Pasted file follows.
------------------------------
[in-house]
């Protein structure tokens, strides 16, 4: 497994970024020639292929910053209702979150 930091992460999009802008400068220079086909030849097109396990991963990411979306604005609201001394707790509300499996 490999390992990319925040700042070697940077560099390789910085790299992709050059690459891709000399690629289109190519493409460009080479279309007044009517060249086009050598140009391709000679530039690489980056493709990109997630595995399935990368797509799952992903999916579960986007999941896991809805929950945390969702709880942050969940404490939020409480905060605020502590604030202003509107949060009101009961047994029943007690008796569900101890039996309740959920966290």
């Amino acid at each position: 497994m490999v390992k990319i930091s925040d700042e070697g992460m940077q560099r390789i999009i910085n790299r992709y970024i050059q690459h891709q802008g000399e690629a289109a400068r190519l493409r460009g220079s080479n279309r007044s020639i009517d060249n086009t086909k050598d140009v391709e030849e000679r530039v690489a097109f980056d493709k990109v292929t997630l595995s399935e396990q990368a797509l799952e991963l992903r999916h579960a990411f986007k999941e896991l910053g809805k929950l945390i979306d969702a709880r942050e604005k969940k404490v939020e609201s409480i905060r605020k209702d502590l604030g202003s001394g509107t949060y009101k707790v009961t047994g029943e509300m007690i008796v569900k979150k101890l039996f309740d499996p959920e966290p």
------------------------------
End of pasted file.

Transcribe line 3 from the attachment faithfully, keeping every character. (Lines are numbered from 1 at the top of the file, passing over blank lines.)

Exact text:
């Amino acid at each position: 497994m490999v390992k990319i930091s925040d700042e070697g992460m940077q560099r390789i999009i910085n790299r992709y970024i050059q690459h891709q802008g000399e690629a289109a400068r190519l493409r460009g220079s080479n279309r007044s020639i009517d060249n086009t086909k050598d140009v391709e030849e000679r530039v690489a097109f980056d493709k990109v292929t997630l595995s399935e396990q990368a797509l799952e991963l992903r999916h579960a990411f986007k999941e896991l910053g809805k929950l945390i979306d969702a709880r942050e604005k969940k404490v939020e609201s409480i905060r605020k209702d502590l604030g202003s001394g509107t949060y009101k707790v009961t047994g029943e509300m007690i008796v569900k979150k101890l039996f309740d499996p959920e966290p």